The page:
Songwriting icon Chip Taylor plays Abilene 

He writes the songs

Chip Taylor, who wrote classics like "Wild Thing" and "Angel  of the Morning," plays Abilene on Saturday, April 20. - PHOTO BY DAVEY WILSON
  • PHOTO BY DAVEY WILSON
  • Chip Taylor, who wrote classics like "Wild Thing" and "Angel of the Morning," plays Abilene on Saturday, April 20.

Chip Taylor is a mellow cat. He’s so cool, sheep count him. Artists like Janis Joplin, Aretha Franklin, Dusty Springfield, Eddie Arnold, Willie Nelson, Waylon Jennings, Johnny Cash, and Jimi Hendrix have had his words in their mouths. Taylor has been everywhere forever — whether as a songwriter-for-hire penning hits like “Angel of the Morning,” a professional golfer, traveling musician, or as a professional handicapper. He’s also not tired of talking about a particular hit, “Wild Thing.” That’s right, Chip Taylor, 2016 inductee in the Songwriters Hall of Fame, wrote “Wild Thing” — rock ‘n’ roll’s equivalent to "Happy Birthday.”

You move me.

It all started in Yonkers, New York, where the now-79-year-old musician once clamored to get next to the household radio.

“I could hear different types of music on the old Motorola radio in the kitchen,”Taylor says. “And even though there was no country music played in Yonkers, New York, I heard a show from Wheeling, West Virginia and I became a country music fan at an early age.”

He had a country-rockabilly band in high school, and shortly thereafter he got signed to King Records’ R&B division, signaling his start in the music business. Taylor started writing songs for other musicians, and this caught the ears of people like Chet Atkins, who was in charge of RCA Victor’s A&R department. “I’m very surprised I don’t know Chip Taylor,” Atkins said. “I’m surprised he’s from New York. It’s a great song and I want to hear everything he writes.”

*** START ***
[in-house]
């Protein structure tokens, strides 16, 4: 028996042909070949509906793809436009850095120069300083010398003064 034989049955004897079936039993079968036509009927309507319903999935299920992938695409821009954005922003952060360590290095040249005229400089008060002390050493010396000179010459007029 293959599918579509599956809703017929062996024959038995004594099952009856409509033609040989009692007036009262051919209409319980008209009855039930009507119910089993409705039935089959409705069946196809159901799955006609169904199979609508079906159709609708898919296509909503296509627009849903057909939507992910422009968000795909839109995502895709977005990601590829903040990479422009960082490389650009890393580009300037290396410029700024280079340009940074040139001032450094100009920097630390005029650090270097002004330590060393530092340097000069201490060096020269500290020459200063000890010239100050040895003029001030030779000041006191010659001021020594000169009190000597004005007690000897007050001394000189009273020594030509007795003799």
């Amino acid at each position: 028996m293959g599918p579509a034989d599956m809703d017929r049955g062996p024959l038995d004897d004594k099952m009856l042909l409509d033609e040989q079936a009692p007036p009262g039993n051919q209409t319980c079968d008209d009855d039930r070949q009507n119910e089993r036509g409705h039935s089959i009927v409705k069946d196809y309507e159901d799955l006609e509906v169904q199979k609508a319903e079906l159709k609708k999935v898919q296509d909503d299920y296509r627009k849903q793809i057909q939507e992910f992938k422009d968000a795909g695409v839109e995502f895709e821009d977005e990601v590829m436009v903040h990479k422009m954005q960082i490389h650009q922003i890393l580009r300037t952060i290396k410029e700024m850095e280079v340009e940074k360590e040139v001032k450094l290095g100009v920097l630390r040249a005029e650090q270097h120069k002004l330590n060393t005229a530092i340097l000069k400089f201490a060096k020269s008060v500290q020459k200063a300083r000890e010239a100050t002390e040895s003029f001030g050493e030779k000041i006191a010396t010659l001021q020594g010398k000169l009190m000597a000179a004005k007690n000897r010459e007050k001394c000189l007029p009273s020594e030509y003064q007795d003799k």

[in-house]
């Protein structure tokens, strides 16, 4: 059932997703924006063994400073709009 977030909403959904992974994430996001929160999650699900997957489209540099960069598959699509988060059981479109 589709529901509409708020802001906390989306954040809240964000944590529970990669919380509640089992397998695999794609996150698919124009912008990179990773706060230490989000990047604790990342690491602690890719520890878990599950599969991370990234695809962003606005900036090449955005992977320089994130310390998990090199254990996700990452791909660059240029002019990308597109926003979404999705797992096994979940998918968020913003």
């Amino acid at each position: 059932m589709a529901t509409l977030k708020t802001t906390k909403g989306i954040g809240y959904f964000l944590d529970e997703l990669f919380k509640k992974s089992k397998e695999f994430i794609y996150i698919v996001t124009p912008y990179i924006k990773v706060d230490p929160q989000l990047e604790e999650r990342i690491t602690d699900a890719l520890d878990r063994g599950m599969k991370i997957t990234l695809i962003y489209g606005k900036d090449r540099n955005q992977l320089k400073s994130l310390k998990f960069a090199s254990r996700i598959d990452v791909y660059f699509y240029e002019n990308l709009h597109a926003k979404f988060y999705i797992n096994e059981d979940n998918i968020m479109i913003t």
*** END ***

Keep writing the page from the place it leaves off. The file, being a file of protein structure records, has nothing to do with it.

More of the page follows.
“I was signed to a staff contract with April Blackwood Music which is at 1650 Broadway,” Taylor says. “Carole King was there, Jerry Goffin, Barry Mann.”

But this wasn’t The Brill Building. “Everybody gets that confused,” Taylor says. “The one that gets all the credit is the Brill Building. They had some good writers there — Burt Bacharach and Hal David wrote there. But that was more ascendant of the show tune era.1650 was more rock ‘n’ roll — that’s the building I was writing in.”

Things changed forever for Taylor in 1965, when a producer who was working with the group Jordan Christopher and the Wild Ones called Taylor in search of a song. “He knew I was a country writer,” Taylor says, “but that I was writing some interesting rock ‘n’ roll songs.”

There was a hitch. “I need it by tomorrow,” the producer said. So Taylor sidelined a country demo session he had previously scheduled and went into the studio seeking “Wild Thing.”

“I had the engineer turn the lights down, leave the tape running, and I would send whatever came to mind,” Taylor says. “And that’s what came to mind.”

The band recorded it, but more as a straight-blues song. “It was a nice little record,” Taylor says, “but it wasn’t the way I felt it. I heard it as more of a rock ‘n’ roll, punk thing. It was very guttural and simple. The Troggs came along in 1966 and covered the demo version, and they did a pretty good job of it. It’s a wonderful record and now it’s in the Hall of Fame.”